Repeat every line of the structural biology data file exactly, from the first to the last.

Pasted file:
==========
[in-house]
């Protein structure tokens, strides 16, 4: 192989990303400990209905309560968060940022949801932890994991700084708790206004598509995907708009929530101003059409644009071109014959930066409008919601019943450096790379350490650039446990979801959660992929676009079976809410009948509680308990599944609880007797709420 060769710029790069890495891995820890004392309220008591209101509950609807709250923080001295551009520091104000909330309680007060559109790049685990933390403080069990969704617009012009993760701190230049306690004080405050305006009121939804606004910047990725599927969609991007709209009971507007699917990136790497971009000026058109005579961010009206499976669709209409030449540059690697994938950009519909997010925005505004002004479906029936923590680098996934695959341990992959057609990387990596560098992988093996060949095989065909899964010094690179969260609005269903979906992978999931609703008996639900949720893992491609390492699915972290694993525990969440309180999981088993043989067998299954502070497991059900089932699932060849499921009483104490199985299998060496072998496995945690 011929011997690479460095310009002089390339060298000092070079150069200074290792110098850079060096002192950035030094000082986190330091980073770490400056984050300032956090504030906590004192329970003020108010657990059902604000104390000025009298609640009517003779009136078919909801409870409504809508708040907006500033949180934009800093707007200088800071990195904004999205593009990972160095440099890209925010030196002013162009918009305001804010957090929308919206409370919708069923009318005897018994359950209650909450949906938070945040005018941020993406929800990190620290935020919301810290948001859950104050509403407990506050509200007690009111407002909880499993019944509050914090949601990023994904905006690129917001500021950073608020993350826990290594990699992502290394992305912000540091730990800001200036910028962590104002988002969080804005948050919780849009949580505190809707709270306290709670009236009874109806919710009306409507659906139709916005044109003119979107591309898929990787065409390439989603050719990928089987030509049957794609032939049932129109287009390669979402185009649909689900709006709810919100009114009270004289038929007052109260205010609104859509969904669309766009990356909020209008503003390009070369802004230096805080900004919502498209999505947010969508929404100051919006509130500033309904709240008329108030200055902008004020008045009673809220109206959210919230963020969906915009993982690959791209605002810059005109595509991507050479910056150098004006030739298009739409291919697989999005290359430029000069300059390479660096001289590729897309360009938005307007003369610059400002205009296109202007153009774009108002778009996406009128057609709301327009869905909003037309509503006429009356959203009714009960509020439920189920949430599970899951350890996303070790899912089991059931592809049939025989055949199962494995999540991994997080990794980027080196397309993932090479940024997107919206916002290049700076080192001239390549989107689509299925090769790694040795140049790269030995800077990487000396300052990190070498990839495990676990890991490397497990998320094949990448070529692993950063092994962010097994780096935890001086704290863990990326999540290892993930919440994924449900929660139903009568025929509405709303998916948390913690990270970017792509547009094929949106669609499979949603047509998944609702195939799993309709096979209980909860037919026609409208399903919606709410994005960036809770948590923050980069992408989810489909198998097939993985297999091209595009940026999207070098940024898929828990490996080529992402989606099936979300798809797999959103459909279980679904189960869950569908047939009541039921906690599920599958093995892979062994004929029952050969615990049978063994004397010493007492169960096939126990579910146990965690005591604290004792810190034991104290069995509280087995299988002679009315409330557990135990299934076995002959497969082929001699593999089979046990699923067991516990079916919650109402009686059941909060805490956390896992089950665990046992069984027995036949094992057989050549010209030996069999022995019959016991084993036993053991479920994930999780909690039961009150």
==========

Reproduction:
[in-house]
């Protein structure tokens, strides 16, 4: 192989990303400990209905309560968060940022949801932890994991700084708790206004598509995907708009929530101003059409644009071109014959930066409008919601019943450096790379350490650039446990979801959660992929676009079976809410009948509680308990599944609880007797709420 060769710029790069890495891995820890004392309220008591209101509950609807709250923080001295551009520091104000909330309680007060559109790049685990933390403080069990969704617009012009993760701190230049306690004080405050305006009121939804606004910047990725599927969609991007709209009971507007699917990136790497971009000026058109005579961010009206499976669709209409030449540059690697994938950009519909997010925005505004002004479906029936923590680098996934695959341990992959057609990387990596560098992988093996060949095989065909899964010094690179969260609005269903979906992978999931609703008996639900949720893992491609390492699915972290694993525990969440309180999981088993043989067998299954502070497991059900089932699932060849499921009483104490199985299998060496072998496995945690 011929011997690479460095310009002089390339060298000092070079150069200074290792110098850079060096002192950035030094000082986190330091980073770490400056984050300032956090504030906590004192329970003020108010657990059902604000104390000025009298609640009517003779009136078919909801409870409504809508708040907006500033949180934009800093707007200088800071990195904004999205593009990972160095440099890209925010030196002013162009918009305001804010957090929308919206409370919708069923009318005897018994359950209650909450949906938070945040005018941020993406929800990190620290935020919301810290948001859950104050509403407990506050509200007690009111407002909880499993019944509050914090949601990023994904905006690129917001500021950073608020993350826990290594990699992502290394992305912000540091730990800001200036910028962590104002988002969080804005948050919780849009949580505190809707709270306290709670009236009874109806919710009306409507659906139709916005044109003119979107591309898929990787065409390439989603050719990928089987030509049957794609032939049932129109287009390669979402185009649909689900709006709810919100009114009270004289038929007052109260205010609104859509969904669309766009990356909020209008503003390009070369802004230096805080900004919502498209999505947010969508929404100051919006509130500033309904709240008329108030200055902008004020008045009673809220109206959210919230963020969906915009993982690959791209605002810059005109595509991507050479910056150098004006030739298009739409291919697989999005290359430029000069300059390479660096001289590729897309360009938005307007003369610059400002205009296109202007153009774009108002778009996406009128057609709301327009869905909003037309509503006429009356959203009714009960509020439920189920949430599970899951350890996303070790899912089991059931592809049939025989055949199962494995999540991994997080990794980027080196397309993932090479940024997107919206916002290049700076080192001239390549989107689509299925090769790694040795140049790269030995800077990487000396300052990190070498990839495990676990890991490397497990998320094949990448070529692993950063092994962010097994780096935890001086704290863990990326999540290892993930919440994924449900929660139903009568025929509405709303998916948390913690990270970017792509547009094929949106669609499979949603047509998944609702195939799993309709096979209980909860037919026609409208399903919606709410994005960036809770948590923050980069992408989810489909198998097939993985297999091209595009940026999207070098940024898929828990490996080529992402989606099936979300798809797999959103459909279980679904189960869950569908047939009541039921906690599920599958093995892979062994004929029952050969615990049978063994004397010493007492169960096939126990579910146990965690005591604290004792810190034991104290069995509280087995299988002679009315409330557990135990299934076995002959497969082929001699593999089979046990699923067991516990079916919650109402009686059941909060805490956390896992089950665990046992069984027995036949094992057989050549010209030996069999022995019959016991084993036993053991479920994930999780909690039961009150």